Last year was my introduction to Twitter sew-ins was on Black Friday (#BFSI). Next was Boxing Day (#BDSI) and New Years Day (#NYDSI). I have found joining in on the fun is a good mix of chatting and sewing and sharing pictures. Yesterday was no different, though I didn’t do that much chatting or sewing. I think I was just enjoying a leisurely day with no Christmas deadlines.
My main goal was to work on this quilt for Hurricane Sandy victims.
I forgot how long it takes to baste a quilt. I decided to spray baste this time even though it is a large quilt (84×96). This is the first large quilt I have spray basted as I usually pin. A deciding factor on how well it worked will be how the back looks when I am done quilting. I am using Golden Threads paper for my template, drawing out each design, which I find works best for me even though it takes more time. I didn’t make as much progress on this as I hoped and decided I needed a break. I also have come to the realization I most likely will not finish it in time for the deadline. I want to enjoy making this quilt and that means slowing down. I am sure the quilt is meant for someone, if not for Hurricane Sandy, then someone else. I am okay with that.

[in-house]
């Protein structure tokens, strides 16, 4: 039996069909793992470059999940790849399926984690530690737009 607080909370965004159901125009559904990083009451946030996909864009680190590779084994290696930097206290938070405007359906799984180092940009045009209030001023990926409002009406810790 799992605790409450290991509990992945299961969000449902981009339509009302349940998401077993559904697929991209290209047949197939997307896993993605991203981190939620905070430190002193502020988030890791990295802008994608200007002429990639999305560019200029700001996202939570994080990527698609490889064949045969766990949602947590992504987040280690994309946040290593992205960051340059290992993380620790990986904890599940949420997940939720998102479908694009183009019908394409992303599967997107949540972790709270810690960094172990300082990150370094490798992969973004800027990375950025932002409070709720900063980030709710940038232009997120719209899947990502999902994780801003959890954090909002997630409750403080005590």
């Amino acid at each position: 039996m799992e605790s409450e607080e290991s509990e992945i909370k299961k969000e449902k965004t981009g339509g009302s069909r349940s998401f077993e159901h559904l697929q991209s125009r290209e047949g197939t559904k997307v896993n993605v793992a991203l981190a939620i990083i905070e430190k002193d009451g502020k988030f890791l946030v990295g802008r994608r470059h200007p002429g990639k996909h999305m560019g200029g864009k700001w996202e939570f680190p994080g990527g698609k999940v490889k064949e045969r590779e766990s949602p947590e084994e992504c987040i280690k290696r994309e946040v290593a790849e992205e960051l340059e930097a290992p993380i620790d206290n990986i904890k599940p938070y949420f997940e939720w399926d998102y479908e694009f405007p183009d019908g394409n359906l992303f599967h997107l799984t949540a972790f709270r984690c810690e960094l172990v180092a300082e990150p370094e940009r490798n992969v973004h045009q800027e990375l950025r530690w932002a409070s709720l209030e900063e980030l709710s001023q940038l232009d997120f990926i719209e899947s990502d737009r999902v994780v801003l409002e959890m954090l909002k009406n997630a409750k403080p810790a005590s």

For a change in pace, I decided to determine a direction for the Veteran quilt I am making. I have lots of 2 1/2 inch squares being generated from a Sew-In I host monthly. Details on that can be found on the “We Honor Veterans” page.
In prep for this Sew-in I cut 2 1/2 in strips of many fabrics that the women used in several ways to piece together simple quilts. I am using the left over pieces though I discovered some challenges. I had sewers (and some sewing for the first time) with various skill levels, different machines and different 1/4 inch widths. That meant some of the left over strips that they had sewn were not all the same size.
I have been piecing together the squares and strips as leaders and enders for some time now into 20 piece strips. When I started sewing the rows together, I couldn’t get the squares to match up. At the beginning of the row, the matching up wasn’t too bad but as I continued along the difference became more apparent. Time to seam rip
My next thought was to put a solid strip in between each pieced row.
While that will work, I didn’t like the look. Time to seam rip again.
I discovered that I could pretty much made a 4 piece strip fit before I ran into problems so I decided to make 4 x 4 blocks and use sashing. That meant more seam ripping as I had many 20 piece long strips.
I had difficulty with squaring up some of the blocks, but I adjusted the placement of my sashing to make them work.
I cut 1/1/2 inch strips for the sashing and I like that it doesn’t take away from the blocks.
I am about 1/2 way completed with this top as it is lap sized.
A somewhat productive day, but very relaxing.
So what were your BDSI projects? Are you pleased with the results?
Enjoy the journey, Jackie